In some alternate universe, the cast of Lorne Michael’s The New Show takes a photo with the Kupelians, three sisters who teach materials science at Columbia University.
Ugh. This is what annoys me about people who complain about Lost. They think writing a TV show is the same process as writing a book. It’s not.
Almost no one knows a general idea of where a TV show is going from the pilot because:
(1) It’s hard enough knowing just what the show is from the pilot. Look at Dollhouse as an example.
(2) You have no idea what characters and relationships will work. Look at Nikki and Paolo as an example.
(3) Almost no pilots get picked up. Why do all that work when you’ll more than likely throw it all away?
(4) If by some miracle of Jesus your pilot gets picked up, you have no idea how long your show is going to last. So if you have one grand plan that lasts a season, what do you do when you have two seasons? What do you do if you have half a season?
And plus, I think the Lost writers did set out with a plan: to make a mystery / adventure show that completely fucked with your mind. And it did. All the way up to the last season
I wouldn’t be surprised if there _weren’t_ any airtime rules. I think it’s up to the show to submit actors and supporting actors into different characters during nomination time. I remember a few articles about it last year, when it was unclear who was supporting and who was lead on Modern Family.
Dr. Feelgood, you have a good central nervous system.
A friend of mine works at a production company who does a lot of title sequences, and she said that the “Citizen Kane” of modern title sequences is Deadwood.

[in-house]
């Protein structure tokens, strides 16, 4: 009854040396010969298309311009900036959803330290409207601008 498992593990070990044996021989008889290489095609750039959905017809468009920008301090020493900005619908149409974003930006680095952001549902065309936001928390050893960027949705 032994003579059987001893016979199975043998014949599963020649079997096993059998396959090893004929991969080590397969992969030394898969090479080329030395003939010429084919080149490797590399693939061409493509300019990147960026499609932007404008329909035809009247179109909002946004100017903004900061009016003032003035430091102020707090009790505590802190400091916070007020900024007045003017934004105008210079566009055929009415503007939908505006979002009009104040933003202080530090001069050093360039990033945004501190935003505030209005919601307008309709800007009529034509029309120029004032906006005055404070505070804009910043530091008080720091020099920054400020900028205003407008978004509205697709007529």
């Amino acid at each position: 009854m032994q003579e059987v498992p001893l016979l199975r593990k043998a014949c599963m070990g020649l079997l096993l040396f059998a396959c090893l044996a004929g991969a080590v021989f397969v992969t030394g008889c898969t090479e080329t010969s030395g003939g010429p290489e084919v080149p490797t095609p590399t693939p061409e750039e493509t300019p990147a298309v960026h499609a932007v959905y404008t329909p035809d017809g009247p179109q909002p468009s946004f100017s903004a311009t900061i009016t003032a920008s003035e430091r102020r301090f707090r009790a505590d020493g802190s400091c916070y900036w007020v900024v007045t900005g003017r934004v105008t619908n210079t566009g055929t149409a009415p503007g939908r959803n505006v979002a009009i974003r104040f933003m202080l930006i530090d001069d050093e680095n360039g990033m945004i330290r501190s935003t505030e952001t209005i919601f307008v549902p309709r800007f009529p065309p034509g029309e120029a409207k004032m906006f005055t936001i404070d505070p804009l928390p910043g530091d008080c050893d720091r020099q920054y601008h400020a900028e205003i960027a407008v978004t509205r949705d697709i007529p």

Also, I would imagine that the Mad Men sequence is pretty popular.
The press release which centers around sentences with missing punctuation and superfluous conjunctions.
Anyone else think Night walks into every meeting looking like Dave Chappelle as Prince?
What they fail to mention is that toxic cadmium, when ingested, can lead to deliciousness and 30% higher levels of yumosity.
That guy must be so steamed.
I would watch 90 minutes of Danny McBride pitching to Will Ferrell.
And then maybe afterwards they could go and play baseball.
Kimbowee: Once you produce a work of art, you _automatically_ have a copyright on it. It’s not like a patent, which you have to file for and defend. Copyright is just that: a right to your art.
Note that this isn’t an ambiguous case, where one comedian wrote a joke that was _like_ another joke. This guy told a joke word-for-word, which is technically plagiarism.
Sure, but the police would probably catch him immediately.
That assertion was about the guy who made it.
Your sandwich-making skills are intriguing to me, and I would like to subscribe to your newsletter.